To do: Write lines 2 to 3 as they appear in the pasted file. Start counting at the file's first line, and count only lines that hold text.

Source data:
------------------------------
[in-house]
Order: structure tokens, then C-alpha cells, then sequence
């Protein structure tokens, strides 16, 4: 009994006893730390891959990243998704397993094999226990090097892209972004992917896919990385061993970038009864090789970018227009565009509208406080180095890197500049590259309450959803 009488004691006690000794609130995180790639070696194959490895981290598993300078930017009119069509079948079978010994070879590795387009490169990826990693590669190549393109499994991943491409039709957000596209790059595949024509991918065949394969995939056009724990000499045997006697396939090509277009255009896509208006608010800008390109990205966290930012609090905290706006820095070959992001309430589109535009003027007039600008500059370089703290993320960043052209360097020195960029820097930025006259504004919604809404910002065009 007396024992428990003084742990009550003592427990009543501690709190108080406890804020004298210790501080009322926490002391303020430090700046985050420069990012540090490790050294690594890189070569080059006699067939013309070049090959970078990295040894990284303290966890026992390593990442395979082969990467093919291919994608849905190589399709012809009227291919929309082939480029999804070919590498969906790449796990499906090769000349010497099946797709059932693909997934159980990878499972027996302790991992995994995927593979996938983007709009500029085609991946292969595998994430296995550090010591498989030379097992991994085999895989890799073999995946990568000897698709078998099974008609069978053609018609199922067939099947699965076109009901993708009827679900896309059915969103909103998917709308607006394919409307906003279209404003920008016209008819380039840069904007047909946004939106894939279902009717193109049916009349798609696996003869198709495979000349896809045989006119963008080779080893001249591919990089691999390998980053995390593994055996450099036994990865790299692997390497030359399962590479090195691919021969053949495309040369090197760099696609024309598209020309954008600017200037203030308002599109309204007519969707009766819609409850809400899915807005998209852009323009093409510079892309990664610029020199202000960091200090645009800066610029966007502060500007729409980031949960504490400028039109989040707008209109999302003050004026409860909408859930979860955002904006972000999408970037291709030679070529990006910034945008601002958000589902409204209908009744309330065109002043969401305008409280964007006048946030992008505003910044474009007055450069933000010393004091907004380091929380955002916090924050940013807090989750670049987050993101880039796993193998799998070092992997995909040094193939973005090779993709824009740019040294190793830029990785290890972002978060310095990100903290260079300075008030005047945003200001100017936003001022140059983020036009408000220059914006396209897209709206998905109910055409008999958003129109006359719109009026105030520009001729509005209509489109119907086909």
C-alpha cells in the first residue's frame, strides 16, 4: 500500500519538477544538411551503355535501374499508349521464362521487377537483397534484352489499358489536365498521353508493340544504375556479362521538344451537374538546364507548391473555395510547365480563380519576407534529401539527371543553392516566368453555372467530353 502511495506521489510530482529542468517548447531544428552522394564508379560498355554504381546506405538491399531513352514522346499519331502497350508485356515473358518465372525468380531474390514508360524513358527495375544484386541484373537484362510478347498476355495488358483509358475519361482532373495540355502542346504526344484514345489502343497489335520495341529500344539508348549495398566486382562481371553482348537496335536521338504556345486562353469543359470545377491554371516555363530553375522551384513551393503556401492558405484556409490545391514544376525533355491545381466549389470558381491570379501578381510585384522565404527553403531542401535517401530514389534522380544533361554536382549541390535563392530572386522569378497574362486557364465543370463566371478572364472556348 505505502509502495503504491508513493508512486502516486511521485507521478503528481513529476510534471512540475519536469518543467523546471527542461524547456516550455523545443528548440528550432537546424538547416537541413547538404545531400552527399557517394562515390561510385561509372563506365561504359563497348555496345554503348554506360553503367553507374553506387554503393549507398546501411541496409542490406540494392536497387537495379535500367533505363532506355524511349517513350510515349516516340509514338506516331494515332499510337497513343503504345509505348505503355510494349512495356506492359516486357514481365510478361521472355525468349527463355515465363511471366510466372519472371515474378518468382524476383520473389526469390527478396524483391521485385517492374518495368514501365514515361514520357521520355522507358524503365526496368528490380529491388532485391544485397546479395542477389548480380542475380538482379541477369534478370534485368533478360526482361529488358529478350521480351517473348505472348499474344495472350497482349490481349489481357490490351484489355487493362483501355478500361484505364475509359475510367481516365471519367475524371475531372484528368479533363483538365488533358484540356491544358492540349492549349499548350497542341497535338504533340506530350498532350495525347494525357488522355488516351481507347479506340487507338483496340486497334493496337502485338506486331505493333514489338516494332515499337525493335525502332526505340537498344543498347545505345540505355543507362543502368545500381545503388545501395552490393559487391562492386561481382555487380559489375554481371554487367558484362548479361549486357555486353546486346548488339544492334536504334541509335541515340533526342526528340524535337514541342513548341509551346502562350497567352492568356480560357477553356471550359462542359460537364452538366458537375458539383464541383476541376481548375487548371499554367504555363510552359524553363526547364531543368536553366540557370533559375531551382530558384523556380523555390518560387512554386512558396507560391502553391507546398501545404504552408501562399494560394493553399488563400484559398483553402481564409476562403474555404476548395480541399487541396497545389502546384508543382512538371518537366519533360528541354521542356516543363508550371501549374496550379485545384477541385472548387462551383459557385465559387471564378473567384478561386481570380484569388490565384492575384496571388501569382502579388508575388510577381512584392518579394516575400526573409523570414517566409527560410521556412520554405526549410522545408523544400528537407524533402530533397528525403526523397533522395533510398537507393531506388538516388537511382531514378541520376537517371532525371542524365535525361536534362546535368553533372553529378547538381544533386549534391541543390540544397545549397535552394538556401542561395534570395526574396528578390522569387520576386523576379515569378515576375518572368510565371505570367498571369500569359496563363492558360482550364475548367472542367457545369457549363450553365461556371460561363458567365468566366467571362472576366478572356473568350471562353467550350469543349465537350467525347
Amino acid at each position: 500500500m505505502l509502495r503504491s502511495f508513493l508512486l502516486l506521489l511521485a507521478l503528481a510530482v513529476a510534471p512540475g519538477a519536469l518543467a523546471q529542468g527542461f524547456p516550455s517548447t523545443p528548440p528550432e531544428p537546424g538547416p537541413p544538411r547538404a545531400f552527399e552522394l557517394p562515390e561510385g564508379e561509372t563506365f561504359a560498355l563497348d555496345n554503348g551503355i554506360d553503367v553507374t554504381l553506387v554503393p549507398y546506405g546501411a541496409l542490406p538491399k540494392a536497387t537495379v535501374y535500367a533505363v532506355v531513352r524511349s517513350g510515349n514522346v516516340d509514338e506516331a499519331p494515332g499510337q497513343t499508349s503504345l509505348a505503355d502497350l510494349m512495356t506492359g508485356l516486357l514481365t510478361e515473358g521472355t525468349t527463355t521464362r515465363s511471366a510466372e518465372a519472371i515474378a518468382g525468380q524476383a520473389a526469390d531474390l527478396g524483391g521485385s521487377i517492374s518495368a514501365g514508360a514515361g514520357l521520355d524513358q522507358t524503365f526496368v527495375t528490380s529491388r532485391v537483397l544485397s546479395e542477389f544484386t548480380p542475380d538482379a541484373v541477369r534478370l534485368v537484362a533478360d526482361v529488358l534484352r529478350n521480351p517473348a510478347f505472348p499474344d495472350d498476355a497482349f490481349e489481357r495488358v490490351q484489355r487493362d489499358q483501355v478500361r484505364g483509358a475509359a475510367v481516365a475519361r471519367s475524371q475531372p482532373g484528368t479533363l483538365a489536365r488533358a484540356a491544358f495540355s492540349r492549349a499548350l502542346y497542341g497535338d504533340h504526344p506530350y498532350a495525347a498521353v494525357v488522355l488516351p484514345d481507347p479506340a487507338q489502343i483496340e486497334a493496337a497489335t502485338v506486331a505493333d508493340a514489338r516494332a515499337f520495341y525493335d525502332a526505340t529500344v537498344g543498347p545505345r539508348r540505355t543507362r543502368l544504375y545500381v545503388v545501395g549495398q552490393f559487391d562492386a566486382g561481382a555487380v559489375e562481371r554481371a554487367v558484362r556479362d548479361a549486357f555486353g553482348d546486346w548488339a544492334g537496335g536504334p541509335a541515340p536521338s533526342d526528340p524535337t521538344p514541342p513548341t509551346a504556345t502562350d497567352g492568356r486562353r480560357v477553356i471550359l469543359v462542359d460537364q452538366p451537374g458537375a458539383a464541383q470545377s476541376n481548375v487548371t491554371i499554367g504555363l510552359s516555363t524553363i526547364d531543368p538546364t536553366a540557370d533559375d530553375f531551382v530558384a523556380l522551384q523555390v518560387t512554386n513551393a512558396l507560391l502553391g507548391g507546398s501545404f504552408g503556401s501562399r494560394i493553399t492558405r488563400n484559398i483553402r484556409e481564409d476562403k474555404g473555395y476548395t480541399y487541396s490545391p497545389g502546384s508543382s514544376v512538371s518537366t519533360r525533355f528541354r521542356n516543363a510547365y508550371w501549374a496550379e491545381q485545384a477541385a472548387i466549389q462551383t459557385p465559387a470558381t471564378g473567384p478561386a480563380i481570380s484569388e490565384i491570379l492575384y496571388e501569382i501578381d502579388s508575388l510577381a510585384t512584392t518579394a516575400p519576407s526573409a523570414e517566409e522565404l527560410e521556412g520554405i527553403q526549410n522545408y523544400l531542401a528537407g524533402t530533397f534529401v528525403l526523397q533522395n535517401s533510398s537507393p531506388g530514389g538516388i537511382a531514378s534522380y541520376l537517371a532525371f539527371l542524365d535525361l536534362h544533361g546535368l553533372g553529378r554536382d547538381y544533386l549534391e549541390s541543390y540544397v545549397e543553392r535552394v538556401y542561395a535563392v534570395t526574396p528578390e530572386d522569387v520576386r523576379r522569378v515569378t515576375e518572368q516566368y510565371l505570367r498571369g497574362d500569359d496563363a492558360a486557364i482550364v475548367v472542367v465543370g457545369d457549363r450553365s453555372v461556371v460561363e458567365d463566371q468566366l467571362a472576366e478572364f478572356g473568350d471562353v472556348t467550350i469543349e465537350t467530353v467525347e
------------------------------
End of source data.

Order: structure tokens, then C-alpha cells, then sequence
């Protein structure tokens, strides 16, 4: 009994006893730390891959990243998704397993094999226990090097892209972004992917896919990385061993970038009864090789970018227009565009509208406080180095890197500049590259309450959803 009488004691006690000794609130995180790639070696194959490895981290598993300078930017009119069509079948079978010994070879590795387009490169990826990693590669190549393109499994991943491409039709957000596209790059595949024509991918065949394969995939056009724990000499045997006697396939090509277009255009896509208006608010800008390109990205966290930012609090905290706006820095070959992001309430589109535009003027007039600008500059370089703290993320960043052209360097020195960029820097930025006259504004919604809404910002065009 007396024992428990003084742990009550003592427990009543501690709190108080406890804020004298210790501080009322926490002391303020430090700046985050420069990012540090490790050294690594890189070569080059006699067939013309070049090959970078990295040894990284303290966890026992390593990442395979082969990467093919291919994608849905190589399709012809009227291919929309082939480029999804070919590498969906790449796990499906090769000349010497099946797709059932693909997934159980990878499972027996302790991992995994995927593979996938983007709009500029085609991946292969595998994430296995550090010591498989030379097992991994085999895989890799073999995946990568000897698709078998099974008609069978053609018609199922067939099947699965076109009901993708009827679900896309059915969103909103998917709308607006394919409307906003279209404003920008016209008819380039840069904007047909946004939106894939279902009717193109049916009349798609696996003869198709495979000349896809045989006119963008080779080893001249591919990089691999390998980053995390593994055996450099036994990865790299692997390497030359399962590479090195691919021969053949495309040369090197760099696609024309598209020309954008600017200037203030308002599109309204007519969707009766819609409850809400899915807005998209852009323009093409510079892309990664610029020199202000960091200090645009800066610029966007502060500007729409980031949960504490400028039109989040707008209109999302003050004026409860909408859930979860955002904006972000999408970037291709030679070529990006910034945008601002958000589902409204209908009744309330065109002043969401305008409280964007006048946030992008505003910044474009007055450069933000010393004091907004380091929380955002916090924050940013807090989750670049987050993101880039796993193998799998070092992997995909040094193939973005090779993709824009740019040294190793830029990785290890972002978060310095990100903290260079300075008030005047945003200001100017936003001022140059983020036009408000220059914006396209897209709206998905109910055409008999958003129109006359719109009026105030520009001729509005209509489109119907086909």